Parables and real life

A have an older teenage friend with whom I chat on instant messenger fairly often. He asks great questions! One that he’s asked a few different ways in recent months has to do with unanswered prayers, especially prayers for healing. We’ve gotten lots talked through about the subject, and he’s considering that perhaps the prayers aren’t unanswered, they just seem that way to us. We’re on our way to “answered differently than we expected” and “not answered yet.”

Another friend mentioned to me the other day that I’d been the been the subject of conversation in his small group – the small group has stood with us in prayer over these months Tim has suffered. What was the topic? What to do when it seems like God is not answering your prayers.

When a theme repeats like that, I take it as a divine hint. That got me thinking about this passage from Luke 18:

1Then Jesus told his disciples a parable to show them that they should always pray and not give up. 2He said: “In a certain town there was a judge who neither feared God nor cared about men. 3And there was a widow in that town who kept coming to him with the plea, ‘Grant me justice against my adversary.’ 4″For some time he refused. But finally he said to himself, ‘Even though I don’t fear God or care about men, 5yet because this widow keeps bothering me, I will see that she gets justice, so that she won’t eventually wear me out with her coming!’ “6And the Lord said, “Listen to what the unjust judge says. 7And will not God bring about justice for his chosen ones, who cry out to him day and night? Will he keep putting them off? 8I tell you, he will see that they get justice, and quickly. However, when the Son of Man comes, will he find faith on the earth?”

The woman in this passage made the judge pay attention by being persistent in bringing her cause to his attention. She was the proverbial squeaky wheel and her case was addressed. Jesus reminds us at the end of these few verses that the purpose of this parable, as Luke points out in the beginning, is to teach us to always pray and not give up. Be persistent. Persevere.

The last sentences hold the concept I’m wrestling with, I tell you, he will see that they get justice, and quickly. However, when the Son of Man comes, will he find faith on the earth? God will mete out justice quickly for those who are persistent in bringing their need before him. There is an inherent conflict there I can’t get my mind around yet. Persistence, met quickly?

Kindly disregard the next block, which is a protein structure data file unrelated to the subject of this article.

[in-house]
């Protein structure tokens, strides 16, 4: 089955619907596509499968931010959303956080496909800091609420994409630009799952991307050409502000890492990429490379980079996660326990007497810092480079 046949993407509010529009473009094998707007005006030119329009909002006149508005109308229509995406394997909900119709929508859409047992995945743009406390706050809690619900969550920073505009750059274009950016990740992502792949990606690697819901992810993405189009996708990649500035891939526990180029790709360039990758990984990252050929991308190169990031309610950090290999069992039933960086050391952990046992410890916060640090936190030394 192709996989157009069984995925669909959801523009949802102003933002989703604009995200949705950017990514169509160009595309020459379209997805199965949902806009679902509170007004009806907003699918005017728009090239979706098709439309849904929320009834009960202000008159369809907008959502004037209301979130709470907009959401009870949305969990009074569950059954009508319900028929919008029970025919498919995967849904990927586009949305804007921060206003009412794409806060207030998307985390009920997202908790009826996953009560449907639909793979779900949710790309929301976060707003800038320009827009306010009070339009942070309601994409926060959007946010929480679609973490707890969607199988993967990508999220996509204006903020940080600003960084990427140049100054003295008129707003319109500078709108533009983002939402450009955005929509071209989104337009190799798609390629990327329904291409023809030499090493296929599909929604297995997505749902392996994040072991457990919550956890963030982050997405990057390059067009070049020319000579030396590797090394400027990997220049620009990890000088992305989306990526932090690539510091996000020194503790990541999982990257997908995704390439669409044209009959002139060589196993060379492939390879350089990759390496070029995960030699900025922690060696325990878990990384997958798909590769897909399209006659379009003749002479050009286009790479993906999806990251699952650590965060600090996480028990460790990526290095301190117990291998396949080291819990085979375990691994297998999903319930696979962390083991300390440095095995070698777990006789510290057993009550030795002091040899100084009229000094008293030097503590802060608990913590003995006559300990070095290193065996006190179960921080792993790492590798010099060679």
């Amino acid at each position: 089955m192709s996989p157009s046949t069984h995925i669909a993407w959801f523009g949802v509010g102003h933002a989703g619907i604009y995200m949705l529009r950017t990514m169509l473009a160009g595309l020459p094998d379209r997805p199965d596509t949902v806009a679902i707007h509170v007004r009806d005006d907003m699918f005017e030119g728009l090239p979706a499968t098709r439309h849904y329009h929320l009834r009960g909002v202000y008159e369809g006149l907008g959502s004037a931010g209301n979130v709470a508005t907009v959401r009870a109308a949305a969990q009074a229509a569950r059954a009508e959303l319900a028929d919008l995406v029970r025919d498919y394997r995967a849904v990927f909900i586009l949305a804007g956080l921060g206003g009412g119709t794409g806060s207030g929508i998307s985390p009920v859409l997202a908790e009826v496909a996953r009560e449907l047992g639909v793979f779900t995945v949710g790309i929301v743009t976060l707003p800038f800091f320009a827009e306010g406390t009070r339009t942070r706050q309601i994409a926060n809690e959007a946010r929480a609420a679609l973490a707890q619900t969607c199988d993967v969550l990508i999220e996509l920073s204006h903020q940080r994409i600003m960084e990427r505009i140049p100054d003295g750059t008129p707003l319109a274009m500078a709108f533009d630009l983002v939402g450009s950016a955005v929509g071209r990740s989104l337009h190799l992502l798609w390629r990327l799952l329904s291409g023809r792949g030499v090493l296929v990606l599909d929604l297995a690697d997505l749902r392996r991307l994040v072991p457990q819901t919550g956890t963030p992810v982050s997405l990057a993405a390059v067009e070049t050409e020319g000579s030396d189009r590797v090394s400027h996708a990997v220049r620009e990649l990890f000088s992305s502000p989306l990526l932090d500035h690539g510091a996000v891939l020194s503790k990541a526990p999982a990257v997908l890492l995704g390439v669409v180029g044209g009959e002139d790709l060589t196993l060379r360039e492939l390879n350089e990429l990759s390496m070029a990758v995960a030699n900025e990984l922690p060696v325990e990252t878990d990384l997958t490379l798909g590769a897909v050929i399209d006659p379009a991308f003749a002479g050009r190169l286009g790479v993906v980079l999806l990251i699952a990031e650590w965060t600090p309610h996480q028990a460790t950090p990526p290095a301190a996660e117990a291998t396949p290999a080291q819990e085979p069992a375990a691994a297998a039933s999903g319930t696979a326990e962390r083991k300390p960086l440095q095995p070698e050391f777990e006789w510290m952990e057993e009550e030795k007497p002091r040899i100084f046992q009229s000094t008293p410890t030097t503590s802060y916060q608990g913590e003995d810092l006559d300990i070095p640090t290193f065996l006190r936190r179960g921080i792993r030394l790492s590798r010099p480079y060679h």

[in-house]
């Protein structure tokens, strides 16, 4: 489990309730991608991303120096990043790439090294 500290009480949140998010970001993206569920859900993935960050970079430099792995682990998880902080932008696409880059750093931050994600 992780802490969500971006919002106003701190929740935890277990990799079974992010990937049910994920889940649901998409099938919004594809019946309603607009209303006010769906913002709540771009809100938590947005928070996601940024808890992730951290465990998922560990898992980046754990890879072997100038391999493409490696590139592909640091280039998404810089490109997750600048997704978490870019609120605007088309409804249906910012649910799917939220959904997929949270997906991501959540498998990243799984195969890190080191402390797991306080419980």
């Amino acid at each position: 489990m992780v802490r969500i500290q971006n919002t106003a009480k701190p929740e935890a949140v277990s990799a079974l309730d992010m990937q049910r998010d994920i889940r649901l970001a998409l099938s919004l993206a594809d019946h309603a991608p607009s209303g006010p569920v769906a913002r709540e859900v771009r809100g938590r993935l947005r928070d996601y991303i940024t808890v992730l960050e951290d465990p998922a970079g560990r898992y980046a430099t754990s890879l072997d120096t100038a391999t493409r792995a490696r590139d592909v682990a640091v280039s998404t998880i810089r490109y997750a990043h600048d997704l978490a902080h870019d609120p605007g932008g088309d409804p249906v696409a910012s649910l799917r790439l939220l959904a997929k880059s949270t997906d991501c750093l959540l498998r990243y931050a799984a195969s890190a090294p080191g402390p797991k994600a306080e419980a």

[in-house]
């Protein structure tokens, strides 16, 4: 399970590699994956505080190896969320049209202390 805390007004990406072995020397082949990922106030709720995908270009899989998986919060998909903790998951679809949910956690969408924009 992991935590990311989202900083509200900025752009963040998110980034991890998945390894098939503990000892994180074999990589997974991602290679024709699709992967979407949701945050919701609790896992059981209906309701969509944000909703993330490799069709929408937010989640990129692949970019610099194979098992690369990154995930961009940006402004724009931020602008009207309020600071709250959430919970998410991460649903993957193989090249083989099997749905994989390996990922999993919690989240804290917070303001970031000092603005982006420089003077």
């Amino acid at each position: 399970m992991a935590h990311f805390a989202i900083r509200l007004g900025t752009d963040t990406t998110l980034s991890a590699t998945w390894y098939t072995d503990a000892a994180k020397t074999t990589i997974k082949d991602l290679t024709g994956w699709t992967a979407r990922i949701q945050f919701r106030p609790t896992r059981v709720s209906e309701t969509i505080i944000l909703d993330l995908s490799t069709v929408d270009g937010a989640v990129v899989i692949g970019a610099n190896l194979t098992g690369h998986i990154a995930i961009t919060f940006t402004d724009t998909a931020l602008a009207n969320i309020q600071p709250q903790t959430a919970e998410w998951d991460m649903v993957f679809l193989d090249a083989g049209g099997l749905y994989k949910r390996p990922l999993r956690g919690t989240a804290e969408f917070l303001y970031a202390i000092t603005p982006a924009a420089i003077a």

My daughter can be incredibly persistent. Right now, she really wants to go shopping for school supplies. She wants to get notebooks and folders, which she will need, but it isn’t urgent. Yet, every day she mentions it several times in whatever manner she can get it into the conversation. She sat with the ads from the Sunday paper and circled the items she needed. She instant messaged me about going to the store. She sits next to me tapping my arm and talking about which store has what so we can ‘make a plan.’ Incessantly.

That is persistence, and like the judge in the parable, I want to take her to get her school supplies as soon as possible so she’ll stop! But you know what? As soon as that need is met, she will find another. Guaranteed. Persistent people don’t stop being persistent, especially not after being encouraged by results!

But is that how God chooses to answer us? Because he doesn’t want to be tapped on the arm, IMd, and talked to about it anymore? I don’t think so. I believe it is more that he wants us to be persistent in bringing the whole case to him and that it is caring, not annoyance, out of which he grants our justice. I noticed, you see, that it doesn’t say “request” or “desire.” It says God grants us justice, quickly. I don’t think “what I want” and “justice” are necessarily the same thing. But I need to think some more about what this means about prayers being answered.

If you have insight into this, I’d love to open a conversation here.

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